The simple crude approach is to make two assumption. One is that when sea level rises, the curvature of the Earth plays no role. Call that the "flat Earth" assumption. It's going to be a minor effect on this scale. The second assumption - a more erroneous one - is that there is no "spreading out" into new land areas as sea level rises. If you make both of those assumptions, then a crude estimate is simple. Both those assumptions produce overestimates of the actual measured sea level rise when a given volume of water is added to the oceans. Thus this crudest estimate is an over-estimate. (There are two kinds of spreading out that are being ignored. One is from the Earth curvature, and the other is from the rising oceans and seas spilling over into what's currently land.)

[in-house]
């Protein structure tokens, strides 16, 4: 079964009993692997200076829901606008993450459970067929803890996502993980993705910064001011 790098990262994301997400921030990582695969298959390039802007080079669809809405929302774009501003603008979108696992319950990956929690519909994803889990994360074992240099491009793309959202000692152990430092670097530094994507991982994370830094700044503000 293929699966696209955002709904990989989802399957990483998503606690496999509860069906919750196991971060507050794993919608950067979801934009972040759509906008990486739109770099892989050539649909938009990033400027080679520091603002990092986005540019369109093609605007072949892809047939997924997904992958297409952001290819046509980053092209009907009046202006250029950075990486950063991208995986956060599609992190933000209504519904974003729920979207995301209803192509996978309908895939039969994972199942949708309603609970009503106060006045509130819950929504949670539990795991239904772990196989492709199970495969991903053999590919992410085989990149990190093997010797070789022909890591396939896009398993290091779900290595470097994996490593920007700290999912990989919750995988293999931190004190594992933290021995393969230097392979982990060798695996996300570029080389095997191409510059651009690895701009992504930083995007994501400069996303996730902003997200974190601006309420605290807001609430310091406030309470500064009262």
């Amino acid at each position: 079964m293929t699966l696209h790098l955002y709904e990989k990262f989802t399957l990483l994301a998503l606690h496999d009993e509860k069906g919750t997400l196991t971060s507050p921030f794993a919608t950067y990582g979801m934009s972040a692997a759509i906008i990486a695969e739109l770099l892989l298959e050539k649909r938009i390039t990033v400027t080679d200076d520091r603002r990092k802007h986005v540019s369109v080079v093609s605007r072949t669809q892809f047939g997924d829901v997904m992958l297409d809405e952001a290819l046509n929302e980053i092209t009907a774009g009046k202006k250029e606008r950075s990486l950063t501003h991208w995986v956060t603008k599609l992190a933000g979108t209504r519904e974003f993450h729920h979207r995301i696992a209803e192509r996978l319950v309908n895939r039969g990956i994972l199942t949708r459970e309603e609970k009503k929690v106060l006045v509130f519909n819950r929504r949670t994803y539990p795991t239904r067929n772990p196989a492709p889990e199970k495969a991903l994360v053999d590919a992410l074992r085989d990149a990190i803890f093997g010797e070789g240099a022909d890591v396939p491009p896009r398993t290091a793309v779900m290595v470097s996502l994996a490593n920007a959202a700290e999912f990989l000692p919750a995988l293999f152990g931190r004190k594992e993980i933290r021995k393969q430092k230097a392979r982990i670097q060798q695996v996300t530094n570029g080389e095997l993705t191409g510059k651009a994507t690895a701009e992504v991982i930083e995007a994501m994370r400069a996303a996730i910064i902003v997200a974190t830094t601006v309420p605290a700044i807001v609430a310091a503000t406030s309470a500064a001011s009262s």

With those two assumptions, let SA be the current surface area of the planet's seas and oceans. Let V be the volume of new water added. Then if that causes the sea level to rise a height h, you'll have that (SA)(h) = V. Thus h = V/(SA) is the estimated sea level rise.

For your problem, knowing the ice-cover surface area isn't enough - you need to know the volume of ice that would melt and be added to the oceans. Also, you'll need to know the total surface area covered by the Earth's seas and oceans.